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The US/European "Divide"

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  • The US/European "Divide"

    Financial Times article. Sums it up pretty well.

    Gerard Baker: The land of the free enjoys being a force for good
    By Gerard Baker
    Published: April 11 2003 19:43 | Last Updated: April 11 2003 19:43

    Since the end of the cold war, the felling of other people's totalitarian icons has been a central feature in the self-told American narrative of the sweeping encroachment of liberty.


    From Berlin to Bucharest and Moscow, the image of failed tyrants ending up on the scrap heap of history has steadily banished the doubts of the Vietnam era and served increasingly to confirm Americans' faith in the ultimate success of their leadership in the human struggle for freedom.

    But the events that were broadcast into US homes from Firdos Square on Wednesday captured so aptly the American self-image that they might have been scripted by military choreographers. With Saddam Hussein's regime collapsing around them, a gaggle of excited Iraqis marched into the half-empty square in central Baghdad and set about downing the giant statue of the benignly beckoning dictator. When the plinth's masonry refused to yield to their efforts, a platoon of American marines was on hand to provide the necessary final push to topple the bronze figure.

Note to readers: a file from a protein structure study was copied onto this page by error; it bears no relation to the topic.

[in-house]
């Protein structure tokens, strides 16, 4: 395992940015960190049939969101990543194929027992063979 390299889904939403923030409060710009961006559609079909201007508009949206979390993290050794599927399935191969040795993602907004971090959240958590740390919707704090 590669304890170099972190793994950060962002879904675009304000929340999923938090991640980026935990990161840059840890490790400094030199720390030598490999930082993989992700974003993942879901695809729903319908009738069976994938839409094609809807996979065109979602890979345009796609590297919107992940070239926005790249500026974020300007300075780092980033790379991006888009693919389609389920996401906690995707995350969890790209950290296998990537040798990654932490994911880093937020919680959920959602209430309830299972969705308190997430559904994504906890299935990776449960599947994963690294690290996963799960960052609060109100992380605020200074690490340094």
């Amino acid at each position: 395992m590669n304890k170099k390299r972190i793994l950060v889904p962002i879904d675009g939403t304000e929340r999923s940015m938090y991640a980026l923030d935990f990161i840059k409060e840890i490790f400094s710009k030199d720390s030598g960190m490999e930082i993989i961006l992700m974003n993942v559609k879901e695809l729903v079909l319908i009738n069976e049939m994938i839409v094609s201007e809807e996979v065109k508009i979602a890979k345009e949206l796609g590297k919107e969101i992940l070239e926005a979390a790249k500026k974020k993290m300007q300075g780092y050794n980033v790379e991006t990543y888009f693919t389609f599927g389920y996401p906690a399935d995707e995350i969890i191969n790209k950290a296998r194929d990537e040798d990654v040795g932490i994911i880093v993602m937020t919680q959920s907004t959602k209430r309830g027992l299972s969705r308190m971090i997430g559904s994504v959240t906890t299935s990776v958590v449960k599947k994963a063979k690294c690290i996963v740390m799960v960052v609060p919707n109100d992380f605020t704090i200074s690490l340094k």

There it was - replayed on US television screens and in frame-by-frame still photographs on the front pages of newspapers this week. A repressed and brutalised people yearning to break their bonds, chipping away at the base of the regime that enslaved them but in the end needing and welcoming the benevolent assistance of American might. Even the brief public relations bêtise of the marine throwing the Stars and Stripes over the head of the tyrant seemed to fit the story perfectly. It was a fleeting visual reminder of the many triumphs over which Old Glory has waved before happily ceding its place to the symbols others choose to represent them.